2. Since methods between universities were the same, the study CAN be used in a comparative context. That is, the fact that 60% responded as introverts at one university and 40% responded as introverts at another university suggests that the first university has significantly more introverts, whatever the actual percentage of introverts is.
3. The study CAN be used to gauge whether you are similar to some students at particular university, because at the very least you know there are people of your type or with similar preferences at the university.
4. The study CANNOT be used to determine that you are NOT similar to students at the university, because the sample size is far too small to show whether your type or preferences are common, let alone whether they exist at all. Also, it is highly statistically probable that every university admits students of every type, even if not in equal numbers.
5. The study is BEST used with a firm grasp of the theory and limitations of Myers Briggs typology itself, including the meaning of the individual preferences (I/E, S/N, F/T, P/J) AND how these preferences interact to form type.

Results: posted in comments because this post is too long.
«1

Replies to: Myers Briggs Type Comparative College Study

  • Arcticfox13Arcticfox13 Registered User Posts: 6 New Member
    FOR REFERENCE: NATIONAL DISTRIBUTION (ACCORDING TO MYERS BRIGGS WEBSITE)
    Dominant types: ISFJ (14%), ESFJ (12%), ISTJ (12%), ISFP (9%), ESTJ (9%)
    % Represented in top three types: 40%
    Dominant Binaries: I (51%), S (74%), F (60%), J (54%)
    Dominant Function: S (38%), F (23%), T (19%), N (15%

    UNIVERSITY OF CHICAGO (sample: 79)
    Dominant types: INTJ (29%), INTP (13%), ENFJ (12%), ENFP (12%), INFJ (10%)
    % represented in top three types: 54%
    Dominant Binaries: I (62%), N (95%), T (60%), J (61%)
    Dominant Function: N (56%), T (24%), F (19%), S (1%)
    Conclusions: UChicago admitted students overwhelmingly prefer intuition (ideas, connections, abstraction) over sensing (details, single focus, concreteness), even in contrast to other elite colleges. In fact, intuition is the dominant function for the majority of students, meaning that they trust and rely on intuition more than any other function. All intuitive types are well represented at UChicago. Perceiving types especially will find greater company at UChicago than other elite institutions. An overwhelming number of accepted students are highly intelligent introverts (INTs), but by no means are extroverts concerned with the state of humanity (ENFs) uncommon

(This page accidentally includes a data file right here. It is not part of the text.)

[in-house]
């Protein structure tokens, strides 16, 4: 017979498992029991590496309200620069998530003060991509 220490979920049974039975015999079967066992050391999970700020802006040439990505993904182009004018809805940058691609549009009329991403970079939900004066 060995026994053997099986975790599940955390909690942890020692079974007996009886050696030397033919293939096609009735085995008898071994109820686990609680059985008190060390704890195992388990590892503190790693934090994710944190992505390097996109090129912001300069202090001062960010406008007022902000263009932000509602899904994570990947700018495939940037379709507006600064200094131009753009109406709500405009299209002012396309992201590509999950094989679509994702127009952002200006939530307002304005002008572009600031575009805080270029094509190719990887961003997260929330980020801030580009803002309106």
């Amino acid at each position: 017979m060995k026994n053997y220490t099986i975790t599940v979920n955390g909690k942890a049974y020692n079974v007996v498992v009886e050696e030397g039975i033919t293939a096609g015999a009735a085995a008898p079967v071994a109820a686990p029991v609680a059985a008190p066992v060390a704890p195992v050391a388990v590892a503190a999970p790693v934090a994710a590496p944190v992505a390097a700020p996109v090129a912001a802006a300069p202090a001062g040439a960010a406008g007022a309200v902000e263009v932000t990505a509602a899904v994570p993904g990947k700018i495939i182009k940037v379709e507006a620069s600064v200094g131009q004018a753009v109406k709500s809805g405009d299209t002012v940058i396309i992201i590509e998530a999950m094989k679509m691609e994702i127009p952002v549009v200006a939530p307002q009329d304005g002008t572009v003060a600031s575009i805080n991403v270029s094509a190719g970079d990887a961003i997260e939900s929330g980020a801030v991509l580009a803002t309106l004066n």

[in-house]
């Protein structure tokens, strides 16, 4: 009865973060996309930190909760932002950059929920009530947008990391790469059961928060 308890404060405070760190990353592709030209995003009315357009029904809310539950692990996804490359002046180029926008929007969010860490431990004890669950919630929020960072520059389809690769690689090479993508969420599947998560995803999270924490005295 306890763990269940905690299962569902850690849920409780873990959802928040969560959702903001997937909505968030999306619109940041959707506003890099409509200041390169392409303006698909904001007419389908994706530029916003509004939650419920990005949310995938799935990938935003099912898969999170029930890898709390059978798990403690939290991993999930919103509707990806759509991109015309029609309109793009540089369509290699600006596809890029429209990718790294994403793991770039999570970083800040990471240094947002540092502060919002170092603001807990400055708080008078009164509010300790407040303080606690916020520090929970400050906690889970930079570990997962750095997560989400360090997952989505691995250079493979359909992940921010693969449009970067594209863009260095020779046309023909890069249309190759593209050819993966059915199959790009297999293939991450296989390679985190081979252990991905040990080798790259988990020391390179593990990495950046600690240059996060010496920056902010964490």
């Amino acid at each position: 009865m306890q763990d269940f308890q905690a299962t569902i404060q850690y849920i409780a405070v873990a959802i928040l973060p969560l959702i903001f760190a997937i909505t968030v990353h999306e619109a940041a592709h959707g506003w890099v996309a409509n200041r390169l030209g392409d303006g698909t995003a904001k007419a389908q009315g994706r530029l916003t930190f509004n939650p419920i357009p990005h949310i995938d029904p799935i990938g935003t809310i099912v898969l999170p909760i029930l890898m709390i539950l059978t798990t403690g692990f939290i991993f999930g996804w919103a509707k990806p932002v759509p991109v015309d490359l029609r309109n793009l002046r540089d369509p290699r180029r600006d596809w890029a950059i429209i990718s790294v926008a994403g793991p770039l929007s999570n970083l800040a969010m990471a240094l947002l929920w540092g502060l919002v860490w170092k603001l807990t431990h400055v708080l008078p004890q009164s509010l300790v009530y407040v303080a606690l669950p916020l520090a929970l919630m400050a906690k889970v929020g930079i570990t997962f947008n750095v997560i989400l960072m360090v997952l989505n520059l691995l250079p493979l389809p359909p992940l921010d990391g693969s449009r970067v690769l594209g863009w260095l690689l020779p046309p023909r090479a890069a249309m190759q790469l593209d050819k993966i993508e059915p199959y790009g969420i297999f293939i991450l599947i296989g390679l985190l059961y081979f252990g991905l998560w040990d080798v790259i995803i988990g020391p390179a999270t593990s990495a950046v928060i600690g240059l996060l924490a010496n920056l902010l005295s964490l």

UNIVERSITY OF PENNSYLVANIA (sample: 134)
    Dominant types: ENTJ (14%), INTJ (14%), ENFJ (12%), INFJ (10%), ENTP (8%)
    % represented in top three types: 40%
    Dominant Binaries: E (56%), N (76%), T (54%), J (71%)
    Dominant Function: N (39%), F (26%), T (24%), S (12%)
    Conclusions: In contrast to many institutions, all types have a place at Penn; Penn has a relatively diverse array of personality types. However, judging and extroverted types are more favored than at other universities. Like most elite institutions, intuition is favored, but sensing types will be in far better company at UPenn than at many other top tier colleges. There is a very large concentration of dreamers-doers (NJs), who become the diverse array of leaders represented in the top 4 types.

    GEORGETOWN UNIVERSITY (sample: 83)
    Dominant types: INTJ (21%), ENTJ (19%), INFP (10%), ENFJ (8%), INTP/INFJ/ENFP (7%)
    % represented in top three types: 50%
    Dominant Binaries: I (53%), N (80%), T (59%), J (70%)
    Dominant Function: N (36%), T (32%), F (21%), S (9%)
    Conclusions: Georgetown has a relatively normal distribution of introverts and extroverts when compared to the general population, in contrast to other colleges, which often favor one or the other. Judging types are generally more favored than at other elite institutions. Georgetown students use information-gathering and connection-forming perceiving processes as their dominant function more rarely than at other elite colleges. Instead, rational processes, especially thinking, are preferred. Expect to see a lot of goal-oriented leaders (NTJs) and a surprising number of artistic types (INFPs).